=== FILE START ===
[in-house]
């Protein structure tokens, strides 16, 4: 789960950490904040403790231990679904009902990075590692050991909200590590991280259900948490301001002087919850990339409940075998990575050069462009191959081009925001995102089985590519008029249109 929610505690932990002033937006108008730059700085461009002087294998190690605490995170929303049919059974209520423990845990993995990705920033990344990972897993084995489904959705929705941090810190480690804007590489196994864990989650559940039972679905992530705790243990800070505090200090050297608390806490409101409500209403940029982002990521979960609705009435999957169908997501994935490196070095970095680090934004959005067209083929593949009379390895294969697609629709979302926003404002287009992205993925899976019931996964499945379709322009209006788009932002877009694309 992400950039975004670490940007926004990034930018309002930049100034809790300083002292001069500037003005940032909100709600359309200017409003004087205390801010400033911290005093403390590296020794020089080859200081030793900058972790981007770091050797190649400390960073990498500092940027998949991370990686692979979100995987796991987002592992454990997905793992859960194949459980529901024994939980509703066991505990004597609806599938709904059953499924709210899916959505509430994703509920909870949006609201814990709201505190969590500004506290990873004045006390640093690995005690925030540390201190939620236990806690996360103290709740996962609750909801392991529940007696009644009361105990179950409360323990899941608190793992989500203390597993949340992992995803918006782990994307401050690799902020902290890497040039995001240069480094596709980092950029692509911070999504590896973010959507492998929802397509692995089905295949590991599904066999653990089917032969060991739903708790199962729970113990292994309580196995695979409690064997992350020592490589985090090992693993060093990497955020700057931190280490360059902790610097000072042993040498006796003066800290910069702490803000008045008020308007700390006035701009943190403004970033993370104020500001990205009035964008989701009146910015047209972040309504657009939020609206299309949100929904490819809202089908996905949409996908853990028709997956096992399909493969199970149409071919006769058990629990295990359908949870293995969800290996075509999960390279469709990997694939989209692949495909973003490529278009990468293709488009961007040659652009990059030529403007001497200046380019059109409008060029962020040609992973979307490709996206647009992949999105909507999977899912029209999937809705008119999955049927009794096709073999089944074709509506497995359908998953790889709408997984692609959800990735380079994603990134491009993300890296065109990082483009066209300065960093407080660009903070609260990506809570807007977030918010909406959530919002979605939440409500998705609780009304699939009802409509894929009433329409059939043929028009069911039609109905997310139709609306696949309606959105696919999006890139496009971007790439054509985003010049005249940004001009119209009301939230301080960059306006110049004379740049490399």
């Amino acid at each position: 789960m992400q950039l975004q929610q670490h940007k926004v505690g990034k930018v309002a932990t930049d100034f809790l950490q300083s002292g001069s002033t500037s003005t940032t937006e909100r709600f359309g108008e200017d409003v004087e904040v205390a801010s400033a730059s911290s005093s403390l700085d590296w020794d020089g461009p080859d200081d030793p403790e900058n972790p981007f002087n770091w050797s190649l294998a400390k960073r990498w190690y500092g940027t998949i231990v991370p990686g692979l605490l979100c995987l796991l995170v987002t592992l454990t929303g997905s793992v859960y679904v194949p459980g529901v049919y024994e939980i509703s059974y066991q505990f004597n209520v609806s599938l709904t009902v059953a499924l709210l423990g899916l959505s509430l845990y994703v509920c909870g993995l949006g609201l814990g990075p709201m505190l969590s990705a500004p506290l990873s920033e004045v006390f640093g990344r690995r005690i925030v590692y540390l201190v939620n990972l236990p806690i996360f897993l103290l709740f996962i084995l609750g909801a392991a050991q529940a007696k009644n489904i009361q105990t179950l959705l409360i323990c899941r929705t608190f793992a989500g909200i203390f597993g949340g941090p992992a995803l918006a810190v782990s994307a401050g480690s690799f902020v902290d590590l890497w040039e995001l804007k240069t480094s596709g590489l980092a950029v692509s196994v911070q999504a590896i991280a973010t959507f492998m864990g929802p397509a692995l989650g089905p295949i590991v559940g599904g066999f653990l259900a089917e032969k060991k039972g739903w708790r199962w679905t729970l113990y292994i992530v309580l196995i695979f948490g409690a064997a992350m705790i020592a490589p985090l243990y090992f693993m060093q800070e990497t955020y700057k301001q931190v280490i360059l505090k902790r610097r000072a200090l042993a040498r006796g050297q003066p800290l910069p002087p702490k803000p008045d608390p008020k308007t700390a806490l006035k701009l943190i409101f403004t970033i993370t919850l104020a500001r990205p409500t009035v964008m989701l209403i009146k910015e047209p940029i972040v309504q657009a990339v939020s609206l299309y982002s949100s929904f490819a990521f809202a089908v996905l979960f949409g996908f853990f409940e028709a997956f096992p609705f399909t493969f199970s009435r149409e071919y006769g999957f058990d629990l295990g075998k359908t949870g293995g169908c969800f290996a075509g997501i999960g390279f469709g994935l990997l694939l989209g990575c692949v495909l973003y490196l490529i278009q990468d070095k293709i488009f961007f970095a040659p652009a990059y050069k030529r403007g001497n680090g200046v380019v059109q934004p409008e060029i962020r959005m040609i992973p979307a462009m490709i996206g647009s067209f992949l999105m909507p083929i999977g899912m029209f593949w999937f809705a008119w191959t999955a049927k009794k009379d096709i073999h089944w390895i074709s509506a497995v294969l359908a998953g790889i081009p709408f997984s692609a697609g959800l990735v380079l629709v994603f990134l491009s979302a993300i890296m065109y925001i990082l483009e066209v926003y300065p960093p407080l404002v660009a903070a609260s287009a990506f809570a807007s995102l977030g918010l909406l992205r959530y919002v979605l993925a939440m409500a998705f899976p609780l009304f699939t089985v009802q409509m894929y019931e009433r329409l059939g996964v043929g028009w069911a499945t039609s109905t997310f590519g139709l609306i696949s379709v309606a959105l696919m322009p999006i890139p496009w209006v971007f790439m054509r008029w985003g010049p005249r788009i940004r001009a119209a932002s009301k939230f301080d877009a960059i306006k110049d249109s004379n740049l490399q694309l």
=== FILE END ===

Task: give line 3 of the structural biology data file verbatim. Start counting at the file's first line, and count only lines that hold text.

């Amino acid at each position: 789960m992400q950039l975004q929610q670490h940007k926004v505690g990034k930018v309002a932990t930049d100034f809790l950490q300083s002292g001069s002033t500037s003005t940032t937006e909100r709600f359309g108008e200017d409003v004087e904040v205390a801010s400033a730059s911290s005093s403390l700085d590296w020794d020089g461009p080859d200081d030793p403790e900058n972790p981007f002087n770091w050797s190649l294998a400390k960073r990498w190690y500092g940027t998949i231990v991370p990686g692979l605490l979100c995987l796991l995170v987002t592992l454990t929303g997905s793992v859960y679904v194949p459980g529901v049919y024994e939980i509703s059974y066991q505990f004597n209520v609806s599938l709904t009902v059953a499924l709210l423990g899916l959505s509430l845990y994703v509920c909870g993995l949006g609201l814990g990075p709201m505190l969590s990705a500004p506290l990873s920033e004045v006390f640093g990344r690995r005690i925030v590692y540390l201190v939620n990972l236990p806690i996360f897993l103290l709740f996962i084995l609750g909801a392991a050991q529940a007696k009644n489904i009361q105990t179950l959705l409360i323990c899941r929705t608190f793992a989500g909200i203390f597993g949340g941090p992992a995803l918006a810190v782990s994307a401050g480690s690799f902020v902290d590590l890497w040039e995001l804007k240069t480094s596709g590489l980092a950029v692509s196994v911070q999504a590896i991280a973010t959507f492998m864990g929802p397509a692995l989650g089905p295949i590991v559940g599904g066999f653990l259900a089917e032969k060991k039972g739903w708790r199962w679905t729970l113990y292994i992530v309580l196995i695979f948490g409690a064997a992350m705790i020592a490589p985090l243990y090992f693993m060093q800070e990497t955020y700057k301001q931190v280490i360059l505090k902790r610097r000072a200090l042993a040498r006796g050297q003066p800290l910069p002087p702490k803000p008045d608390p008020k308007t700390a806490l006035k701009l943190i409101f403004t970033i993370t919850l104020a500001r990205p409500t009035v964008m989701l209403i009146k910015e047209p940029i972040v309504q657009a990339v939020s609206l299309y982002s949100s929904f490819a990521f809202a089908v996905l979960f949409g996908f853990f409940e028709a997956f096992p609705f399909t493969f199970s009435r149409e071919y006769g999957f058990d629990l295990g075998k359908t949870g293995g169908c969800f290996a075509g997501i999960g390279f469709g994935l990997l694939l989209g990575c692949v495909l973003y490196l490529i278009q990468d070095k293709i488009f961007f970095a040659p652009a990059y050069k030529r403007g001497n680090g200046v380019v059109q934004p409008e060029i962020r959005m040609i992973p979307a462009m490709i996206g647009s067209f992949l999105m909507p083929i999977g899912m029209f593949w999937f809705a008119w191959t999955a049927k009794k009379d096709i073999h089944w390895i074709s509506a497995v294969l359908a998953g790889i081009p709408f997984s692609a697609g959800l990735v380079l629709v994603f990134l491009s979302a993300i890296m065109y925001i990082l483009e066209v926003y300065p960093p407080l404002v660009a903070a609260s287009a990506f809570a807007s995102l977030g918010l909406l992205r959530y919002v979605l993925a939440m409500a998705f899976p609780l009304f699939t089985v009802q409509m894929y019931e009433r329409l059939g996964v043929g028009w069911a499945t039609s109905t997310f590519g139709l609306i696949s379709v309606a959105l696919m322009p999006i890139p496009w209006v971007f790439m054509r008029w985003g010049p005249r788009i940004r001009a119209a932002s009301k939230f301080d877009a960059i306006k110049d249109s004379n740049l490399q694309l």